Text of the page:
Council commits $400,000 to help organization tackling youth violence in northern portion of city

Nonprofit group We Are One United needs matching grants after receiving $2.1 million from the state for its United for Safe Youth Initiative. It got some earlier this week.

The Palm Springs City Council voted unanimously this week to provide hundreds of thousands of dollars to help address the problem of youth violence in an area of the city where it’s needed most. 

Background: Nonprofit organization We Are One United (WAOU) recently received a $2.1 million grant from the state for its United for Safe Youth Initiative. As a part of the grant, the organization is required to find matching funds.

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  • During Monday evening’s regular City Council meeting, elected officials gave unanimous approval for a request for some of those matching funds, approving $400,000 that will be used to begin “a comprehensive, holistic approach to reducing and preventing violence in the District One area of Palm Springs for at-risk youth.”

Bigger picture: The initiative is described as a multi-phase program targeting young people in the northern portion of Palm Springs through community outreach, job training and mentorship, and leadership training. 

  • Police have been concerned with the rise of violence between North Sunrise Way and North Palm Canyon Drive for years, pointing out that the area with 2% of the population has 30% of its total reported gun violence.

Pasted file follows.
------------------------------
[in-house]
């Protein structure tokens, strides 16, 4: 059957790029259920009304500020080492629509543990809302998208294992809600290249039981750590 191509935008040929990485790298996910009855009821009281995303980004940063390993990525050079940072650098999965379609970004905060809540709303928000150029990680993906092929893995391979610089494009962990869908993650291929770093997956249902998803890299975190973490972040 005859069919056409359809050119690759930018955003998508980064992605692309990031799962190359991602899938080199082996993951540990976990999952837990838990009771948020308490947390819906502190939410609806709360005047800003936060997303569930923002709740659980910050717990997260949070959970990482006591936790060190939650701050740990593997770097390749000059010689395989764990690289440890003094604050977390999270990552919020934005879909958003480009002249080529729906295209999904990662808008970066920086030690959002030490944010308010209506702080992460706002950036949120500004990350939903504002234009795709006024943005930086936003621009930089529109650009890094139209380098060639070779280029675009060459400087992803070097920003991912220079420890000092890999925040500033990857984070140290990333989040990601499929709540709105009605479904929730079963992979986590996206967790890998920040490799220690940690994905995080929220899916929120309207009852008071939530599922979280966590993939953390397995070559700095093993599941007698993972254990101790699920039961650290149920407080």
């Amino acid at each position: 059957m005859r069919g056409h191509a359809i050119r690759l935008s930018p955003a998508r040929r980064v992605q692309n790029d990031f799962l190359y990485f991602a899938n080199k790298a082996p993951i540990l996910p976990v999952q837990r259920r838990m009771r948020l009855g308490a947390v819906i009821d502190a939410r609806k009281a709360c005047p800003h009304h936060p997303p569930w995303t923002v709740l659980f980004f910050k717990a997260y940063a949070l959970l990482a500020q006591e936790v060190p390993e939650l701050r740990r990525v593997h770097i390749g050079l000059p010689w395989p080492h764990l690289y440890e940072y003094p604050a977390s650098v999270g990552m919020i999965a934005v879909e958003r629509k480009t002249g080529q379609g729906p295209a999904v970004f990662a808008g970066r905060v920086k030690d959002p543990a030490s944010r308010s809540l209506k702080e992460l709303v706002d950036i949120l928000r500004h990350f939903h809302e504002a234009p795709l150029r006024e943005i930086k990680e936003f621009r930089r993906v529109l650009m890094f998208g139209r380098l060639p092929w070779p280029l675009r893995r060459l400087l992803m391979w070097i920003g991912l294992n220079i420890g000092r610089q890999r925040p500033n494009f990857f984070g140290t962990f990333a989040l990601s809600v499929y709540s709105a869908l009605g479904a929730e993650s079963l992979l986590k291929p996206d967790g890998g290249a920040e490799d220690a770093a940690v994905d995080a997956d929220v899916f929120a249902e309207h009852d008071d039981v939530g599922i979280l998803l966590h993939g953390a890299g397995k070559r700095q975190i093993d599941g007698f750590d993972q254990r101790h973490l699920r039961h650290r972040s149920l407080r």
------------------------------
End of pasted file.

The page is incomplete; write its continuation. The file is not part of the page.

• Leaders in the community, however, note that while the gun violence to population ratio may be disproportionate, the city’s budget for the area is not. They’ve asked repeatedly for the city to provide programs that will offer youth safety from the streets and help train adults for careers that pay a living wage but received little response.

  • We examined issues affecting the community in this in-depth report earlier this year.

What they’re saying: “Too often, nonprofits come into communities after getting a grant, and they only work during the time period of the grant,” said John Epps, founder of WAOU. “Then when it’s over, it’s over. What we want to do is build in the community the infrastructure and the leadership that will allow it to sustain and continue to endure and provide the services that they do.”


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